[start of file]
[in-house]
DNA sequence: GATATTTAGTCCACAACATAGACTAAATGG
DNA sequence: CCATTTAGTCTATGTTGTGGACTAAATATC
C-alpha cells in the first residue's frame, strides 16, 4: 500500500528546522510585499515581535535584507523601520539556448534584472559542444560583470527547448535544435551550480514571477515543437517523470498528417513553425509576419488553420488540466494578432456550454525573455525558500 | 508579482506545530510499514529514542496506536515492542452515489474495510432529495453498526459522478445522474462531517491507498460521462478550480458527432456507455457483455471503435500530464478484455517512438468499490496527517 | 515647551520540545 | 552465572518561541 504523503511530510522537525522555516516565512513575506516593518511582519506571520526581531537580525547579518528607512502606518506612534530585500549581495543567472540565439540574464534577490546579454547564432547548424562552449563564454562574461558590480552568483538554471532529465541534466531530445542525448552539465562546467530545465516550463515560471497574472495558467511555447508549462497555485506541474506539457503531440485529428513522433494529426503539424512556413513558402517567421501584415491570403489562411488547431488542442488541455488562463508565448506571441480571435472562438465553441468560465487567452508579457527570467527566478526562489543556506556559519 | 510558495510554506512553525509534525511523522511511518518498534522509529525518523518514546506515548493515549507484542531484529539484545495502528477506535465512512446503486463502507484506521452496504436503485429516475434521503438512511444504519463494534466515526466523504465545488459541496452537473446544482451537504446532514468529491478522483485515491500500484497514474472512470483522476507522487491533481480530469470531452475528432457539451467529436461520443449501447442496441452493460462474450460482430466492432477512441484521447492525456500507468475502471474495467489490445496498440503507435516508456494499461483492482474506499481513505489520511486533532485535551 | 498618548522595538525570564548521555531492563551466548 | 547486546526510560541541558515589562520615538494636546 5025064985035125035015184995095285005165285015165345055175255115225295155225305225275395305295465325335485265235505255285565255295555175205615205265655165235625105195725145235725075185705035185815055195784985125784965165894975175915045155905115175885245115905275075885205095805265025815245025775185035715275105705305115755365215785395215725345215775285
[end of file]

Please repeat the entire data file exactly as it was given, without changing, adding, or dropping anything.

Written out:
[in-house]
DNA sequence: GATATTTAGTCCACAACATAGACTAAATGG
DNA sequence: CCATTTAGTCTATGTTGTGGACTAAATATC
C-alpha cells in the first residue's frame, strides 16, 4: 500500500528546522510585499515581535535584507523601520539556448534584472559542444560583470527547448535544435551550480514571477515543437517523470498528417513553425509576419488553420488540466494578432456550454525573455525558500 | 508579482506545530510499514529514542496506536515492542452515489474495510432529495453498526459522478445522474462531517491507498460521462478550480458527432456507455457483455471503435500530464478484455517512438468499490496527517 | 515647551520540545 | 552465572518561541 504523503511530510522537525522555516516565512513575506516593518511582519506571520526581531537580525547579518528607512502606518506612534530585500549581495543567472540565439540574464534577490546579454547564432547548424562552449563564454562574461558590480552568483538554471532529465541534466531530445542525448552539465562546467530545465516550463515560471497574472495558467511555447508549462497555485506541474506539457503531440485529428513522433494529426503539424512556413513558402517567421501584415491570403489562411488547431488542442488541455488562463508565448506571441480571435472562438465553441468560465487567452508579457527570467527566478526562489543556506556559519 | 510558495510554506512553525509534525511523522511511518518498534522509529525518523518514546506515548493515549507484542531484529539484545495502528477506535465512512446503486463502507484506521452496504436503485429516475434521503438512511444504519463494534466515526466523504465545488459541496452537473446544482451537504446532514468529491478522483485515491500500484497514474472512470483522476507522487491533481480530469470531452475528432457539451467529436461520443449501447442496441452493460462474450460482430466492432477512441484521447492525456500507468475502471474495467489490445496498440503507435516508456494499461483492482474506499481513505489520511486533532485535551 | 498618548522595538525570564548521555531492563551466548 | 547486546526510560541541558515589562520615538494636546 5025064985035125035015184995095285005165285015165345055175255115225295155225305225275395305295465325335485265235505255285565255295555175205615205265655165235625105195725145235725075185705035185815055195784985125784965165894975175915045155905115175885245115905275075885205095805265025815245025775185035715275105705305115755365215785395215725345215775285